January-February 2000

In The Midst Of Tears I Found Him

By Fr. Peter Grant

The years leading up to the end of apartheid in South Africa were particularly brutal. Sometimes even church people were no help, forgetting the Gospel and embracing the wisdom of the world. Peter Grant lived through these harrowing times. But the pain and the suffering eventually led him back to Christ. He shares his story with us here.

A Touch That Counts

By Gee-Gee O. Torres

Fr. Philomeno Mahusay is from La Castellana, Negros Occidental. He was the first member of the Missionary Society of Philippine Bishops to be sent on mission abroad. He has been on mission inThailand for almost 25 years now. We also have Sr. Mercedes Dagoob, dc from Iloilo who has been there since 1969. Our editorial assistant, Gee-Gee Torres, visited them in Thailand. Here she tells us of this encounter.

In Faraway Burma, They Hear His Call

By Columban Naw Sang

It is no accident that the author of this article is named Columban. For many years before the war the Columban missionaries worked among the Kachins. Today foreign missions are not welcome but their message has flowered. And so this Kachin Catholic seminarian in Burma feels God spared his life so that he could serve others.

I Learn To Love Kimchi

By Fr. Abe Sumalinog mssc

I’m now a missionary in Korea. Some years back before my ordination I did my Overseas Training Program here in Korea. That included going to the language school to learn Korean – the hardest part of the training. The Korean language is based on an alphabet like our own languages in the Philippines but it also uses Chinese ideographs or characters which are whole words in themselves; there are 30, 000 Chinese characters so you can imagine the challenge and the confusion for  foreigners trying to read Korean. One has to learn two different and difficult languages at the one time!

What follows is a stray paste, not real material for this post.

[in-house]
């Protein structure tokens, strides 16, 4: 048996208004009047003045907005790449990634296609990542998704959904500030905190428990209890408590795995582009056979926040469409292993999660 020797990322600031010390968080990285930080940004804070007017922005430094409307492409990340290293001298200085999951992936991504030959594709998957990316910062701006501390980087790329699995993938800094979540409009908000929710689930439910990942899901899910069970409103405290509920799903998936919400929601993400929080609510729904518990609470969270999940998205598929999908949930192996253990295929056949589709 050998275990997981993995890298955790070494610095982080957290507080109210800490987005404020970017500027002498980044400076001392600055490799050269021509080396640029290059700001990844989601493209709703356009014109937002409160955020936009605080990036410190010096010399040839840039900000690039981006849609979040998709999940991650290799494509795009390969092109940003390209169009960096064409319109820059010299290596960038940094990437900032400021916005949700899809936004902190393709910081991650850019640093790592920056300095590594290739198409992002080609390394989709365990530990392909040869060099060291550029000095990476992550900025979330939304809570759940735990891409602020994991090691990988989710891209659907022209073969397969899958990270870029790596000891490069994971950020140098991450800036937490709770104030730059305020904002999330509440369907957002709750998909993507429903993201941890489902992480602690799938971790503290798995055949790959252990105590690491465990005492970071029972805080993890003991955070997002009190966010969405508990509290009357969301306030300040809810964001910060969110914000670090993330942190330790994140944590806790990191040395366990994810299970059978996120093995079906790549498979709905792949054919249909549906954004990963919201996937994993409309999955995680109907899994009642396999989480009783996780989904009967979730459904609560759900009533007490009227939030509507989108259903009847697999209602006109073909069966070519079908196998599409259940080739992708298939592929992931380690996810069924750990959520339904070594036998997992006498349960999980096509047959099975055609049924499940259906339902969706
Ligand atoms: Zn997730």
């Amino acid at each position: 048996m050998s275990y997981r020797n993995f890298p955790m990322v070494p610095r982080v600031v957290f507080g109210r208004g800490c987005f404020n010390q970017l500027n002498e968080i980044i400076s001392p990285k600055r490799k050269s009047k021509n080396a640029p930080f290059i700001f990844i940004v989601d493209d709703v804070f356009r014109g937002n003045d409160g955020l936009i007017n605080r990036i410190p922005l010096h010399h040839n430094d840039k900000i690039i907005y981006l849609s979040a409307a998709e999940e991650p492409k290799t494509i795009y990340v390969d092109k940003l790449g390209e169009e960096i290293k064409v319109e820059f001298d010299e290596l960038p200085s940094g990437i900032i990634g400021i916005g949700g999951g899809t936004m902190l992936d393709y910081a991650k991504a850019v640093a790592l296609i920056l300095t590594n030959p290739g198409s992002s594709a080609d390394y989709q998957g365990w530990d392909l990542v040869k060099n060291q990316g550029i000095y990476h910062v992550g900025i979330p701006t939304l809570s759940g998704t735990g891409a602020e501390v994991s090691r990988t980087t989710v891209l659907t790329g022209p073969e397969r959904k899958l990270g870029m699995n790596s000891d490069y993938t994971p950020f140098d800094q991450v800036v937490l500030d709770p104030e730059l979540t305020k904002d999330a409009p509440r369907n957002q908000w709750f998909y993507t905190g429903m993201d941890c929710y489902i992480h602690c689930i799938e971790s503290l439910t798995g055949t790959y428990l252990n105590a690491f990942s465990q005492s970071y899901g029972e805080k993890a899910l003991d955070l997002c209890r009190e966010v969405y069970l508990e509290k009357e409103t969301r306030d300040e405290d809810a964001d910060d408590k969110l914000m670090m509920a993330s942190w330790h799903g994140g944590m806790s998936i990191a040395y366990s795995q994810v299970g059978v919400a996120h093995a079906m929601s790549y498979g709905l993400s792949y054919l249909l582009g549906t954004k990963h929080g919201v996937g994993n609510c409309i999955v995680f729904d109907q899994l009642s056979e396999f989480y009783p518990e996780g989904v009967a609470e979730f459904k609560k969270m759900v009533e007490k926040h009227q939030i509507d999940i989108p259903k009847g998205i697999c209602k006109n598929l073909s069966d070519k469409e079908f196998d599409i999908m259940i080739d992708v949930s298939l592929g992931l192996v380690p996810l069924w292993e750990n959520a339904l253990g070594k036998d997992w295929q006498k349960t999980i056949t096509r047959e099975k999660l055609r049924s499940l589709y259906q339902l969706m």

Jesus Declares The Jubilee Open

By Fr. Chris Baker, mssc

Village Carpenter to Prophet

One Sabbath day in the synagogue ofNazareth a village carpenter was invited to read out a passage from the book of Isaiah. He may have been poor, but he was literate. When he sat down and began to explain the prophet’s word to them, that close-knit community was astonished to hear one of the world’s greatest revelations. In this country town, where his mother Mary had conceived and reared him, he now announced that he was anointed by the Spirit of God as a prophet. He fulfilled the description which they had just heard. Yes! He was the one sent to bring good news to the poor, to set free the captives and the crushed, to restore sight to the blind. In short, he was sent by God to “proclaim a year of favour from the Lord.” A Jubilee Year.

For The Sake Of India

By Sr. Maria Ellazar fmm

India is a vast country with over 800 million people. When Sr. Maria Ellazar, fmm went there 30 years ago, she was overwhelmed by the different exotic cultures and the sense of uprooting which she experienced as she was assigned in new places. Her big fear was not being accepted. Now she looks back and sees all this as a gift from God.

Sometimes Loving, Sometimes Brutal

By Emma Pabera

Emma Pabera tells about the dilemma of Pakistani wives.